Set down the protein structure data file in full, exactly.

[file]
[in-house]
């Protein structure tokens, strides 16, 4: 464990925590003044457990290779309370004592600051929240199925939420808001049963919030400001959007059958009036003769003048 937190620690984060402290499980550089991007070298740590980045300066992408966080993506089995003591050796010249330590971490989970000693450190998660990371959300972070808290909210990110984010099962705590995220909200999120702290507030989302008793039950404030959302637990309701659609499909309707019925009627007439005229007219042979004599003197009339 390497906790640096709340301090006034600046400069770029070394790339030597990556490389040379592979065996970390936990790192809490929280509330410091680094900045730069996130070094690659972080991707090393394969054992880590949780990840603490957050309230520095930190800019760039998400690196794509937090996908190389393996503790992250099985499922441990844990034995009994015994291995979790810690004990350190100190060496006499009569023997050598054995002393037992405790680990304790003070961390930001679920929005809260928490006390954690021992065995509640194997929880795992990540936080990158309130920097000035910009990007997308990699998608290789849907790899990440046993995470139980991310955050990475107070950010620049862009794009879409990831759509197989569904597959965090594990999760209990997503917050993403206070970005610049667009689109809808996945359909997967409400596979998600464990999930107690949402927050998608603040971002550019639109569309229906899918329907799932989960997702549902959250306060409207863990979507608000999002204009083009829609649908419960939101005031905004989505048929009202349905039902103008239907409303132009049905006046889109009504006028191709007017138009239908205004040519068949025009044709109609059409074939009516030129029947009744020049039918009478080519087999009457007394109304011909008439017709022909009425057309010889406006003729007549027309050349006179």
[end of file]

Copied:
[in-house]
């Protein structure tokens, strides 16, 4: 464990925590003044457990290779309370004592600051929240199925939420808001049963919030400001959007059958009036003769003048 937190620690984060402290499980550089991007070298740590980045300066992408966080993506089995003591050796010249330590971490989970000693450190998660990371959300972070808290909210990110984010099962705590995220909200999120702290507030989302008793039950404030959302637990309701659609499909309707019925009627007439005229007219042979004599003197009339 390497906790640096709340301090006034600046400069770029070394790339030597990556490389040379592979065996970390936990790192809490929280509330410091680094900045730069996130070094690659972080991707090393394969054992880590949780990840603490957050309230520095930190800019760039998400690196794509937090996908190389393996503790992250099985499922441990844990034995009994015994291995979790810690004990350190100190060496006499009569023997050598054995002393037992405790680990304790003070961390930001679920929005809260928490006390954690021992065995509640194997929880795992990540936080990158309130920097000035910009990007997308990699998608290789849907790899990440046993995470139980991310955050990475107070950010620049862009794009879409990831759509197989569904597959965090594990999760209990997503917050993403206070970005610049667009689109809808996945359909997967409400596979998600464990999930107690949402927050998608603040971002550019639109569309229906899918329907799932989960997702549902959250306060409207863990979507608000999002204009083009829609649908419960939101005031905004989505048929009202349905039902103008239907409303132009049905006046889109009504006028191709007017138009239908205004040519068949025009044709109609059409074939009516030129029947009744020049039918009478080519087999009457007394109304011909008439017709022909009425057309010889406006003729007549027309050349006179």